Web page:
One of Thomas Jefferson's goals was to find "the most direct and practicable water communication across this continent, for the purposes of commerce." He placed special importance on declaring US sovereignty over the land occupied by the many different Indian tribes along the Missouri River, getting an accurate sense of the resources in the completed Louisiana Purchase. The expedition made notable contributions to science, but scientific research was not the main goal of the mission. During the 19th century, references to Lewis and Clark "scarcely appeared" in history books during the United States Centennial in 1876, the expedition was forgotten. Lewis and Clark began to gain attention around the start of the 20th century. Both the 1904 Louisiana Purchase Exposition in St. Louis and the 1905 Lewis and Clark Centennial Exposition in Portland, Oregon showcased them as American pioneers. However, the story remained shallow until mid-century as a celebration of US conquest and personal adventures, but more the expedition has been more researched.
In 2004, a complete and reliable set of the expedition's journals was compiled by Gary E. Moulton. In the 2000s, the bicentennial of the expedition further elevated popular interest in Lewis and Clark; as of 1984, no US exploration party was more famous, no American expedition leaders are more recognizable by name. Jefferson met John Ledyard in Paris in the 1780s, they discussed a possible trip to the Pacific Northwest. Jefferson had read Captain James Cook's A Voyage to the Pacific Ocean, an account of Cook's third voyage, Le Page du Pratz's The History of Louisiana, all of which influenced his decision to send an expedition. Like Captain Cook, he wished to discover a practical route through the Northwest to the Pacific coast. Alexander Mackenzie had charted a route in his quest for the Pacific, following the Mackenzie River to the Arctic Ocean in 1789. Mackenzie and his party were the first to cross America north of Mexico to the Pacific when he arrived near Bella Coola, British Columbia in 1793—a dozen years before Lewis and Clark.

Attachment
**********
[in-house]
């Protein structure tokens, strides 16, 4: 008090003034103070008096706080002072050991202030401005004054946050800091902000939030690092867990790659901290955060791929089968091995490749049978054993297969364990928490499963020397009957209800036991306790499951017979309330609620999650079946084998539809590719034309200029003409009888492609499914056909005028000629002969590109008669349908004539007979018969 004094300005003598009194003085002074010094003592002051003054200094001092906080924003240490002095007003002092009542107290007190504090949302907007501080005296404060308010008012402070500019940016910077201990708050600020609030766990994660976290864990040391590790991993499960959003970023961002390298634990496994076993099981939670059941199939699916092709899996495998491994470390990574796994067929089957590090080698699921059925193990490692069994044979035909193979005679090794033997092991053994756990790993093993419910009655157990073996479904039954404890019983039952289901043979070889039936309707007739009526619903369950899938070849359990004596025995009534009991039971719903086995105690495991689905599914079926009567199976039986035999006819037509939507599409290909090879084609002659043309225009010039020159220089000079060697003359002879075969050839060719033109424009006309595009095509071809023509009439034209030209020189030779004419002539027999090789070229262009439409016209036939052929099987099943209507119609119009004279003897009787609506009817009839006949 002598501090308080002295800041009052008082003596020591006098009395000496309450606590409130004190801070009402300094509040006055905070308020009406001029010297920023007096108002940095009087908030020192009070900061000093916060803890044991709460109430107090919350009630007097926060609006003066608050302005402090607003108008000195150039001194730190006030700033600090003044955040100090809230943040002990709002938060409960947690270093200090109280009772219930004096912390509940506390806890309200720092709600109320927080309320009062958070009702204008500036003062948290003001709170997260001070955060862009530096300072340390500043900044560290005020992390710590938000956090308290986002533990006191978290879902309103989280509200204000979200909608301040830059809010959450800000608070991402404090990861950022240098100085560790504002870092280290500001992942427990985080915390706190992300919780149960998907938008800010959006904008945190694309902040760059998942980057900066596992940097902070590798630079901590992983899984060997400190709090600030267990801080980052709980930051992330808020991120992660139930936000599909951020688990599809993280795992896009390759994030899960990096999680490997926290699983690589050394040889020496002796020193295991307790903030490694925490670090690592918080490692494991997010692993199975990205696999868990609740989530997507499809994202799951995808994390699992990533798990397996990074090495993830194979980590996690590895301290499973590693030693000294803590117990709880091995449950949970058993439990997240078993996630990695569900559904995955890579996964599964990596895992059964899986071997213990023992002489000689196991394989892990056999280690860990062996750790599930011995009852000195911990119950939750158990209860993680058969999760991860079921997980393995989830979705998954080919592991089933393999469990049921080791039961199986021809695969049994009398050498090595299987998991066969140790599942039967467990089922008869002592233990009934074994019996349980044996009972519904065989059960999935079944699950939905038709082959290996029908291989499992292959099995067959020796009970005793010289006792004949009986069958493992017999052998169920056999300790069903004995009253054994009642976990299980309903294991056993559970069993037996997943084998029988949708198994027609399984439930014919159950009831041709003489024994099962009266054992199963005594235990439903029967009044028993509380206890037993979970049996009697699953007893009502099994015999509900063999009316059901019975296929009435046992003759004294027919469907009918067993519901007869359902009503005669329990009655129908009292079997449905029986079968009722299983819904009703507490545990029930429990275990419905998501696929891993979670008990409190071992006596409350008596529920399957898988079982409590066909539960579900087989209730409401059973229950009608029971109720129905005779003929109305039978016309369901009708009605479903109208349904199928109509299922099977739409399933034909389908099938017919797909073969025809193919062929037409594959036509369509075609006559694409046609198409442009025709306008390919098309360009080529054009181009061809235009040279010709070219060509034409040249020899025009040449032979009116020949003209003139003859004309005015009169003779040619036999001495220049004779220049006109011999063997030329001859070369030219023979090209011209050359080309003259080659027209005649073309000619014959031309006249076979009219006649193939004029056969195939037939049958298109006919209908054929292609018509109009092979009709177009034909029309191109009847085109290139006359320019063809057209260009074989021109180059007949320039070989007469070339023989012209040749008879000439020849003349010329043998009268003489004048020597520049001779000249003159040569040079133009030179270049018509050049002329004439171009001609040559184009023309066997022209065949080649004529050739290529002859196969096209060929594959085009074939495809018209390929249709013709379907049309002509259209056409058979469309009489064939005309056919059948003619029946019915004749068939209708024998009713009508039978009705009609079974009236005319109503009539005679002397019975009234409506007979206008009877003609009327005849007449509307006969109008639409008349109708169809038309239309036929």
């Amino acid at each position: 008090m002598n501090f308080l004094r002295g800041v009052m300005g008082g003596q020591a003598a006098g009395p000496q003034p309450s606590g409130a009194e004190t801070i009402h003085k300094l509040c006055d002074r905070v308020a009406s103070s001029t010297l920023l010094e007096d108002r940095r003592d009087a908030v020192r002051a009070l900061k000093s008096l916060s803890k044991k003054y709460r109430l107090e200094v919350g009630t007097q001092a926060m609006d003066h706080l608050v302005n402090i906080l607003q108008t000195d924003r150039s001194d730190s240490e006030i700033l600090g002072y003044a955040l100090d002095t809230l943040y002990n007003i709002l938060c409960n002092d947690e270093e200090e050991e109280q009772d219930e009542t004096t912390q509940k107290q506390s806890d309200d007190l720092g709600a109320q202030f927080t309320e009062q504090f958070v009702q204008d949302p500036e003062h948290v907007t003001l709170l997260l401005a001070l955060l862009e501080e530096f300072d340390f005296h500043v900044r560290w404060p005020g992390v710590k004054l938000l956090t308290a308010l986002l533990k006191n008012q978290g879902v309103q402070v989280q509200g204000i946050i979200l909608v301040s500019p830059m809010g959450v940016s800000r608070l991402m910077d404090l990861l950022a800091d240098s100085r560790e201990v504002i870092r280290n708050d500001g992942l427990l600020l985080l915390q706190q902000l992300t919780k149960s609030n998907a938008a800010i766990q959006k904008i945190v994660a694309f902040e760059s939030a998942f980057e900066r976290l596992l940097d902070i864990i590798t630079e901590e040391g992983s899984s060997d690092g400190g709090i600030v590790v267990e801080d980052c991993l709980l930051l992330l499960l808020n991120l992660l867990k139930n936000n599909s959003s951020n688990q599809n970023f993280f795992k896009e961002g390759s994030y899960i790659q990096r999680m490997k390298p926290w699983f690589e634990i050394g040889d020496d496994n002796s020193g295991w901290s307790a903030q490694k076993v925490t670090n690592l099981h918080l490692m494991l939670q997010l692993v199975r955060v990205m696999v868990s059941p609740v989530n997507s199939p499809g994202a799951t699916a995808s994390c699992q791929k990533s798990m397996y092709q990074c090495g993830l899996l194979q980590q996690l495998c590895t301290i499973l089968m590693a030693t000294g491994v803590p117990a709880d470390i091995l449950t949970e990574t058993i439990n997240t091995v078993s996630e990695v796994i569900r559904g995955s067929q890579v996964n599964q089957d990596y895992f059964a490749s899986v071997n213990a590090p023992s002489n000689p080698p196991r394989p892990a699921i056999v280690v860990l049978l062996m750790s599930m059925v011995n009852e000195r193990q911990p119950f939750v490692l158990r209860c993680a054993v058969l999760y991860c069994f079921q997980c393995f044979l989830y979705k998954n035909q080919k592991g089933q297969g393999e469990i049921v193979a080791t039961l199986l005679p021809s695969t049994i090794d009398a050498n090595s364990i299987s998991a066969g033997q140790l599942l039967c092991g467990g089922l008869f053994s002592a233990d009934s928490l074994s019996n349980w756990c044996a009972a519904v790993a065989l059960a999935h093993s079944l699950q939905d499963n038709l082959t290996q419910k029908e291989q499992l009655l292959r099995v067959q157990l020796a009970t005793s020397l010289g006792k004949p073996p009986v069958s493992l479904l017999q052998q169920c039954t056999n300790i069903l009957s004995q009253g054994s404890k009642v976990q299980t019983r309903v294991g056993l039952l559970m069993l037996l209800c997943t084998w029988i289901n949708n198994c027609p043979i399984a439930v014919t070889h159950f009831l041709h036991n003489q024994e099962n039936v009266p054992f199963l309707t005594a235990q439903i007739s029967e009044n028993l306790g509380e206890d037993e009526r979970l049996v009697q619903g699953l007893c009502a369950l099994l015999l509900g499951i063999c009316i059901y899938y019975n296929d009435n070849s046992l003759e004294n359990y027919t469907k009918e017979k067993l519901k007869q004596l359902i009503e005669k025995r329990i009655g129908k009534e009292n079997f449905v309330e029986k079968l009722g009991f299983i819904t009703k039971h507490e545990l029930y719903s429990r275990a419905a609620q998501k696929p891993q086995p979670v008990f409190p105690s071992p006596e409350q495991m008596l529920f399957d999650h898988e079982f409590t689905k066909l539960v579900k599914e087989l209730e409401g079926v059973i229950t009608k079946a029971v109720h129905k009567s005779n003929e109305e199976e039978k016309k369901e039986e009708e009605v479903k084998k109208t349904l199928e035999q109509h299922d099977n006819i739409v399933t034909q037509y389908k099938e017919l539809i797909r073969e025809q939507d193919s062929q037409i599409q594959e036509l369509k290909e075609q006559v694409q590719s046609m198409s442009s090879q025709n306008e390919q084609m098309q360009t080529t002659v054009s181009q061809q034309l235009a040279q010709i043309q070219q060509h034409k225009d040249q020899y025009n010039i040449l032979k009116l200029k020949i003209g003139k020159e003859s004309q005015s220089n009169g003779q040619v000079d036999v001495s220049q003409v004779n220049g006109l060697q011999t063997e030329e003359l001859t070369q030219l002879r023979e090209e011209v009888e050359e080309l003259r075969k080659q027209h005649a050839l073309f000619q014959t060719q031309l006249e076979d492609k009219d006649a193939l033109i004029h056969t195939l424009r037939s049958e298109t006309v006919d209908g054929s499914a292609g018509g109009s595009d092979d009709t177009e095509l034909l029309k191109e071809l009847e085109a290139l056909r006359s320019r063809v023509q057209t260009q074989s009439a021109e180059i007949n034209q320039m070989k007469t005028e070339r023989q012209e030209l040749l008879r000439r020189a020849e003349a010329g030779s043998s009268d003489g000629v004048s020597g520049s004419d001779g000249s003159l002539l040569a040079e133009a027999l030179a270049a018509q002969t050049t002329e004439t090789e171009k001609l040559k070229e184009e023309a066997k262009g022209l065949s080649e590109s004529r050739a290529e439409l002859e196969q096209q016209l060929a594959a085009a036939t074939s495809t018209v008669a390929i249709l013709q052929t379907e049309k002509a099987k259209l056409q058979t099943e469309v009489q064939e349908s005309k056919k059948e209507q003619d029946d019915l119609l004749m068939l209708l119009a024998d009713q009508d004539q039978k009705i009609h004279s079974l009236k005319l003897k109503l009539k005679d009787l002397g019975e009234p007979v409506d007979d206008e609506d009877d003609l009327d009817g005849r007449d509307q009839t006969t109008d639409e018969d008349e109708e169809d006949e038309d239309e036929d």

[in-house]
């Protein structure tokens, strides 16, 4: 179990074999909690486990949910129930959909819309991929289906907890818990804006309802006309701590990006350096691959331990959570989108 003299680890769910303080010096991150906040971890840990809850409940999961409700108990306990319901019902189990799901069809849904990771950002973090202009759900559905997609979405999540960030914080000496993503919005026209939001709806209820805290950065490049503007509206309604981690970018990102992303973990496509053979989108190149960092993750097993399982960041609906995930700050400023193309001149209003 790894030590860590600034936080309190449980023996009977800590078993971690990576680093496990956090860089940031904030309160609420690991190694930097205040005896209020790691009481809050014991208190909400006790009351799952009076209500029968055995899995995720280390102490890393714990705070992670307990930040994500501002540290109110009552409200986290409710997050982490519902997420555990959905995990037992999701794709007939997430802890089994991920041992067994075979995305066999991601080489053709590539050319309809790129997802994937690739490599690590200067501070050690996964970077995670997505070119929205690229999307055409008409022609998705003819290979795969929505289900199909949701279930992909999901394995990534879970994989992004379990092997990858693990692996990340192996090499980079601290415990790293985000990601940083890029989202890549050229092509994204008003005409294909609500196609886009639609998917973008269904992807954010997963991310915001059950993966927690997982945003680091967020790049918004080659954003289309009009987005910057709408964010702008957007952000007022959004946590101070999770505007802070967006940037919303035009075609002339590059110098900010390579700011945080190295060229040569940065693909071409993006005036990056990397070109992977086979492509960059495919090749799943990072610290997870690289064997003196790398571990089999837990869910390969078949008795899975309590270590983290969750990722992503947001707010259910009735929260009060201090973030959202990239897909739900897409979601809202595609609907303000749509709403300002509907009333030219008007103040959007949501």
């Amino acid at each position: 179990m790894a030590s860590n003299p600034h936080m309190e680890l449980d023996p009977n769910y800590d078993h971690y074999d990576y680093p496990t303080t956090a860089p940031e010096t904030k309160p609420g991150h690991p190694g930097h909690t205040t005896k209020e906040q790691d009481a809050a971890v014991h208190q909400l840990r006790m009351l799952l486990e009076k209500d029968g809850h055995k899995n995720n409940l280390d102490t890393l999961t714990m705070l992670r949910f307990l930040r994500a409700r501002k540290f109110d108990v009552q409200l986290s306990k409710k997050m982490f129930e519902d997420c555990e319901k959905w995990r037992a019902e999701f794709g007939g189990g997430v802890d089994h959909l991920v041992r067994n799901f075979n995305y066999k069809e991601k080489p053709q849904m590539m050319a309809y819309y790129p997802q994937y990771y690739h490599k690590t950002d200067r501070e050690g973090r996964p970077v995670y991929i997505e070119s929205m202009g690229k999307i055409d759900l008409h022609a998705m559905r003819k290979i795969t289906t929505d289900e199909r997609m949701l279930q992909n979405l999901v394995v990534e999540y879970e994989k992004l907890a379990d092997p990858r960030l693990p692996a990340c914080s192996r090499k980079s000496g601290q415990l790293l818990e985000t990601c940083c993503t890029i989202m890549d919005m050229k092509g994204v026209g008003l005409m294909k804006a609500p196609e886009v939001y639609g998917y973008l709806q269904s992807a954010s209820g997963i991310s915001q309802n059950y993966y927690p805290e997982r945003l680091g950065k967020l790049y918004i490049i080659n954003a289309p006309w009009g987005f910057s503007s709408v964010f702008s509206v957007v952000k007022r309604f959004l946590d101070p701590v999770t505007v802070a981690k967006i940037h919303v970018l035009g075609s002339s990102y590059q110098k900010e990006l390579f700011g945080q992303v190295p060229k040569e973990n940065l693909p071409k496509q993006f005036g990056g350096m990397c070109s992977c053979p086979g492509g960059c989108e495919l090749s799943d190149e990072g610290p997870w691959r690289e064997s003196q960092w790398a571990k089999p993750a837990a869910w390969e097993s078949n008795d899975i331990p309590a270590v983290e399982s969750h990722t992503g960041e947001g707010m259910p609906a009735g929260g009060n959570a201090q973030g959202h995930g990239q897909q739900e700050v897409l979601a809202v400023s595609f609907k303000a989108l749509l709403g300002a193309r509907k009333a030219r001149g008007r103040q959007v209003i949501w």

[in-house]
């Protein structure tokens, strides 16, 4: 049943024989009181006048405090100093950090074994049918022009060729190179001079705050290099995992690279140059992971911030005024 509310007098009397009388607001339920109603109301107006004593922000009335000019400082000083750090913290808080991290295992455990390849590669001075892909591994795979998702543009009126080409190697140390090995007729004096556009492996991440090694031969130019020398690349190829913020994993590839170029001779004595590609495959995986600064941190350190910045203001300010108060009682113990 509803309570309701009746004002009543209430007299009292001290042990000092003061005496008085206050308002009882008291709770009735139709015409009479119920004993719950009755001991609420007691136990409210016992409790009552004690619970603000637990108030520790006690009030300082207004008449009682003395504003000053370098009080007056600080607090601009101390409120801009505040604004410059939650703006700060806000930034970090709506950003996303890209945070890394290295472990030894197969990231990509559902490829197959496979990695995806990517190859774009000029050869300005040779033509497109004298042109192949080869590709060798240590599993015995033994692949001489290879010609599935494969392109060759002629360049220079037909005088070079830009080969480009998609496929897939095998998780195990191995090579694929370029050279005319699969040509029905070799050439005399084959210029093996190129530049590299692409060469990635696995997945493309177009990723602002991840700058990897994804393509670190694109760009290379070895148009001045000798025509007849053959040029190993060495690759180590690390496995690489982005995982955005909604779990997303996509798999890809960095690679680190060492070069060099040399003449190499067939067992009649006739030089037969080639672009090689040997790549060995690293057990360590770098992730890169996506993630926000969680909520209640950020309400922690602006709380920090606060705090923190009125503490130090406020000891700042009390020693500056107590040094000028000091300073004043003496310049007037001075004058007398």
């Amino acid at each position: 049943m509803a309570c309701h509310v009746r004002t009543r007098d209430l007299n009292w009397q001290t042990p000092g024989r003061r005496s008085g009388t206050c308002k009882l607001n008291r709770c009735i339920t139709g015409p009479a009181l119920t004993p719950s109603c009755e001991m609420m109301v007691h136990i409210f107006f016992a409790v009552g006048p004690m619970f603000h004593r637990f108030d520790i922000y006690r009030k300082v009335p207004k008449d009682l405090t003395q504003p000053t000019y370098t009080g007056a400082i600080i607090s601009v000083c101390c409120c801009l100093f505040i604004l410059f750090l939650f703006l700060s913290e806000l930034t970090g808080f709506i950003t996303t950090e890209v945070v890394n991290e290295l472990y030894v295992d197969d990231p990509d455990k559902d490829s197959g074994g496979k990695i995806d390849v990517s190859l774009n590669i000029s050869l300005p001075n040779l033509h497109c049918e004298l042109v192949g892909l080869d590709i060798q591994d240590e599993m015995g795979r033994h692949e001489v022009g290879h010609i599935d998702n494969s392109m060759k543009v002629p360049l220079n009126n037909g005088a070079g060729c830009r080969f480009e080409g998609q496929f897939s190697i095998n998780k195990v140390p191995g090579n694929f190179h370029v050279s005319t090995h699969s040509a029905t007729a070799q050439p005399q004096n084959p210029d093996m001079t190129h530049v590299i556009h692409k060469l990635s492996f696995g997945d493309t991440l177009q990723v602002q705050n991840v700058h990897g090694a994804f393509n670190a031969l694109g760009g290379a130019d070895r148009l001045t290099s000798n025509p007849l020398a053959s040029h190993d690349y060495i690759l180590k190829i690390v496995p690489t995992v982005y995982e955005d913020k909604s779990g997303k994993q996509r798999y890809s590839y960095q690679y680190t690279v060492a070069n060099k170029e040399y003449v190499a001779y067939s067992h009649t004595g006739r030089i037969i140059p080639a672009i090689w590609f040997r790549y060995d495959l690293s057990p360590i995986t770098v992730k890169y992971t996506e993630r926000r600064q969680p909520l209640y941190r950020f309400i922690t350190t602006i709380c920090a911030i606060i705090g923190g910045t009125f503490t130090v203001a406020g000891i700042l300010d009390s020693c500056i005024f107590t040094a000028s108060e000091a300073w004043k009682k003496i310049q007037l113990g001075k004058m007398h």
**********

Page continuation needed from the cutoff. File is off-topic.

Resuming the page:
Mackenzie's accounts in Voyages from Montreal informed Jefferson of Britain's intent to control the lucrative fur trade of the Columbia River and convinced him of the importance of securing the territory as soon as possible. Two years into his presidency, Jefferson asked Congress to fund an expedition through the Louisiana territory to the Pacific Ocean, he did not attempt to make a secret of the Lewis and Clark expedition from Spanish and British officials, but rather claimed different reasons for the venture. He used a secret message to ask for funding due to poor relations with the opposition Federalist Party in Congress. In 1803, Jefferson commissioned the Corps of Discovery and named Army Captain Meriwether Lewis its leader, who selected William Clark as second in command. Lewis demonstrated remarkable skills and potential as a frontiersman, Jefferson made efforts to prepare him for the long journey ahead as the expedition was gaining approval and funding. Jefferson explained his choice of Lewis: It was impossible to find a character who to a complete science in botany, natural history, mineralogy & astronomy, joined the firmness of constitution & character, habits adapted to the woods & a familiarity with the Indian manners and character, requisite for this undertaking.